Jordan Levin

Spanish pride — in living color

Ballet Nacional de España dancers in the “El Baile/Sevilla” section of “Sorolla”
Ballet Nacional de España dancers in the “El Baile/Sevilla” section of “Sorolla”

That the Ballet Nacional de España’s Sorolla is so brightly entertaining and engaging is an achievement in itself, since the idea of an evening-length collection of Spanish folkloric dances is a potentially tedious one. But Sorolla, which opened Thursday evening at the Adrienne Arsht Center’s Ziff Ballet Opera House, also succeeds as a powerful statement of cultural pride — and of the prowess and charisma of Spain’s national dance company. It’s a gorgeous zinger of a show. This is the U.S. debut of Sorolla, which runs through Sunday afternoon.

The piece is based on “Vision of Spain,” renowned Spanish painter Joaquin Sorolla’s famous 1911 series of paintings of Spanish regional culture. Sorolla opens with a female dancer in a flowing white dress, drawing enormous, billowing white fabric from a giant gold picture frame at the back of the stage — a metaphor for the paintings’ emergence. There is a way in which Sorolla seems like a defiant response to Spain’s brutal, years-long economic crisis — a statement of joyful cultural identity.

Visually, the paintings are evoked primarily in Nicolas Vaudelet’s gorgeously detailed and colorful costumes, while scenographer Vincent Lemaire’s drifting, soft-focus projections and Felipe Ramos and Gines Caballero’s lighting create a dreamlike atmosphere. The work’s greatest shortcoming is Juan Jose Colomer’s swoony, heavily orchestrated score, which subsumes any differences in rhythm or melody into a kind of folklore fantasia. The few segments with live musicians come as a gutsy relief.

Happily, sentimentality is dispelled by the vigorous dancing and energetic performances, which practically burst off the stage. There are four choreographers: company director Antonio Najarro, who conceived the project; and Arantxa Carmona, Miguel Fuente and Manuel Linañ.

Some sections showcase large groups in intricate patterns, like “La Romeria/Galicia,” with its skipping, crisply clattering heel and toe rhythms and whooping dancers, or the bold, exuberant “La Jota/Aragon,” for which both men and women leap to land in triumphant poses. There are common elements in many dances: the small, rapid, skipping steps; the arms held overhead in a wide u-curve; castanets played in crisp rhythmic counterpoint; men stamping out rhythms; women demurely tilting side to side. The dancers are marvelous: sharply detailed and precise without being stiff, filled with energy as individuals and in perfectly unified group sections.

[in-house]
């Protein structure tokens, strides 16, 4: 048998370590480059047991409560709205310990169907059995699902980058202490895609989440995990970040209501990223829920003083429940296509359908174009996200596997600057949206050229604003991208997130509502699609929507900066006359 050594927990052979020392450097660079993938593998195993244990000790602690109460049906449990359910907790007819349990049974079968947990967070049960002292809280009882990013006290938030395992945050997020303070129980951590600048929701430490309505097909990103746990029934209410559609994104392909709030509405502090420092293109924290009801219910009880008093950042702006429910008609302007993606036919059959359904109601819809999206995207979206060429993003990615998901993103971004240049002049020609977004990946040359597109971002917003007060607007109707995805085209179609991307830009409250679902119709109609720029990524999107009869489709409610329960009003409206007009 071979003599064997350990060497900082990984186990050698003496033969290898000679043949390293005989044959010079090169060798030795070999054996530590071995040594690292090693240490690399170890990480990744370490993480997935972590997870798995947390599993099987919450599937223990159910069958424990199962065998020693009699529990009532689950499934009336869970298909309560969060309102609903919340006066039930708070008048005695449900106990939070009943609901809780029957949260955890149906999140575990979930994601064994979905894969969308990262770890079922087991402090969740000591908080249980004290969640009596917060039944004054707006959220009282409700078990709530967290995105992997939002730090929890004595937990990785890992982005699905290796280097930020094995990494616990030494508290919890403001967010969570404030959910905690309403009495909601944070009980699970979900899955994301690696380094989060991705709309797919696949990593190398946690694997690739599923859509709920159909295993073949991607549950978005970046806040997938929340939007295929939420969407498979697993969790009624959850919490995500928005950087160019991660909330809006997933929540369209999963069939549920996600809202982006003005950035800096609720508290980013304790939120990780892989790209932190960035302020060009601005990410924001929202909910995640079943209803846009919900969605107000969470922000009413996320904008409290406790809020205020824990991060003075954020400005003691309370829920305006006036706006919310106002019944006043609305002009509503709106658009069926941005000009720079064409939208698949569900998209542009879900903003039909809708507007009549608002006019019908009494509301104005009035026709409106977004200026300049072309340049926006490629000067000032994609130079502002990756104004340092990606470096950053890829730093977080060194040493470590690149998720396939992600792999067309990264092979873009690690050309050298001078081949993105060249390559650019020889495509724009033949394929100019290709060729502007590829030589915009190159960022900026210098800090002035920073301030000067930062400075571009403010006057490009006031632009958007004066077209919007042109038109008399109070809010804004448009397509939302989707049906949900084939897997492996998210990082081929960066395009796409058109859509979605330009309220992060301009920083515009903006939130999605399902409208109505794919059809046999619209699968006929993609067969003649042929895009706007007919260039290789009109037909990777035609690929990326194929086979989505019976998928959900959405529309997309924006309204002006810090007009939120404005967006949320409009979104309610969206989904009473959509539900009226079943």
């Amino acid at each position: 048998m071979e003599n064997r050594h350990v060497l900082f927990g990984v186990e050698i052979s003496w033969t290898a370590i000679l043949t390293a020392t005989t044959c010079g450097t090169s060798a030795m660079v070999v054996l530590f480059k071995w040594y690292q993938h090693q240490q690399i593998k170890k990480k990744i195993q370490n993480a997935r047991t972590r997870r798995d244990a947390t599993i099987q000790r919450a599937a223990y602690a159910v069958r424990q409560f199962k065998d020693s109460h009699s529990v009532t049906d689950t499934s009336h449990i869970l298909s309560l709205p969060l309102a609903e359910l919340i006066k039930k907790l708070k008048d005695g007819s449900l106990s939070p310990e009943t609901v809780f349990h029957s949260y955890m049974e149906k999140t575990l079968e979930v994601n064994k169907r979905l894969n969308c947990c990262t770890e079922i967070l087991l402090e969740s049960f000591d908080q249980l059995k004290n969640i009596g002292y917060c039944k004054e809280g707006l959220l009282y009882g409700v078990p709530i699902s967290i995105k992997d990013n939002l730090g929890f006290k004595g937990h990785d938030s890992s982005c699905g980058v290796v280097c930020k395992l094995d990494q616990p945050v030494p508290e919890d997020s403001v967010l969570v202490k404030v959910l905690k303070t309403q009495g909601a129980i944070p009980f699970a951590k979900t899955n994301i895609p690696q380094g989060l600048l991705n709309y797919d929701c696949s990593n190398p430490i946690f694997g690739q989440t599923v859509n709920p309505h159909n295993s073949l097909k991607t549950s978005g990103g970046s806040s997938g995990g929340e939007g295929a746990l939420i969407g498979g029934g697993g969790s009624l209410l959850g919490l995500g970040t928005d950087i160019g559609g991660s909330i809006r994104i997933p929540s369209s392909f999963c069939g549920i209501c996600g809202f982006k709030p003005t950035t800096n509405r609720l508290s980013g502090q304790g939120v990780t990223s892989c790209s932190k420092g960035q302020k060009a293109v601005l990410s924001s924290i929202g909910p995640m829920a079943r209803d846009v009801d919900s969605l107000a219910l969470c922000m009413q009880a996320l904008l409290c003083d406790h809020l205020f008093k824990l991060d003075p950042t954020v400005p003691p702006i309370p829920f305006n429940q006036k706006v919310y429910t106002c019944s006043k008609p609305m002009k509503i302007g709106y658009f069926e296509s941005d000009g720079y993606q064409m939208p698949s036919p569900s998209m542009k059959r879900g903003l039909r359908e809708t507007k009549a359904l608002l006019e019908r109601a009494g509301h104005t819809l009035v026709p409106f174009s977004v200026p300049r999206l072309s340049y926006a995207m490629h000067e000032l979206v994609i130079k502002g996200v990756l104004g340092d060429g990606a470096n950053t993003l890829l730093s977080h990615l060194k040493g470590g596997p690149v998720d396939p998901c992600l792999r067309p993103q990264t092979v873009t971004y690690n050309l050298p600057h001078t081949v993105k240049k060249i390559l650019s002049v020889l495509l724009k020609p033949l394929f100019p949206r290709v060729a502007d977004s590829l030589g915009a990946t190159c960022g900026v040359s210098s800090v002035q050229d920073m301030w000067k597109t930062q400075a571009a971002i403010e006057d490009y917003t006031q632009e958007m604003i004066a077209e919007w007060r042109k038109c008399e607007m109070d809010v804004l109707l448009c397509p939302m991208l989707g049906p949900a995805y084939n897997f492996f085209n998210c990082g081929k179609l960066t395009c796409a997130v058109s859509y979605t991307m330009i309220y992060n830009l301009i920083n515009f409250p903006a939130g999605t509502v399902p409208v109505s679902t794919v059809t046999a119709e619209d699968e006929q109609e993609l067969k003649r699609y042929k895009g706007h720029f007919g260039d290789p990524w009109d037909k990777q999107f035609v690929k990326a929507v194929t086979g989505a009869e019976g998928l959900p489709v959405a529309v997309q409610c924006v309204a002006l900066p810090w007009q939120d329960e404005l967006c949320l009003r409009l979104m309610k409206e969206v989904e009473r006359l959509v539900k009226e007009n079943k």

Other segments leap off imaginatively from the paintings, some more successfully than others. Two female solos are generically graceful. But in “El Encierro/Andalucia,” based on a painting of a cattle roundup, Francisco Velasco and Mariano Bernal, in chaps and wide-brimmed hats, do a fierce, elegant flamenco dance as they “round up” wooden chairs. For “La Pesca del Atun/Huelva” the two men partner Esther Jurado and Maria Fernandez, who become sensually, sculpturally writhing fish in long-tailed silver bata de cola dresses. In “Los Nazarenos/Sevilla,” women in the black robes and bizarre tall, pointed hoods of religious penitents create stark architectural patterns.

The climax is “El Baile/Sevilla,” based on the most famous painting in the series, a gorgeous portrait of flamenco dancers. Led by the ferocious and queenly Jurado, the dancers fill the stage with swirling color and sensuality, at first lighter and more playful, then in fierce phalanxes of slashing limbs, whirling turns and driving rhythm — a proud, wild and supremely vital expression of life.

If you go

What: Ballet Nacional de España in ‘Sorolla.’

When: 8 p.m. Friday, 2 and 8 p.m. Saturday, 5 p.m. Sunday.

Where: Ziff Ballet Opera House, Adrienne Arsht Center for the Performing Arts, 1300 Biscayne Blvd., Miami.

Info: $25 to $90, arshtcenter.org or 305-949-6722.

  Comments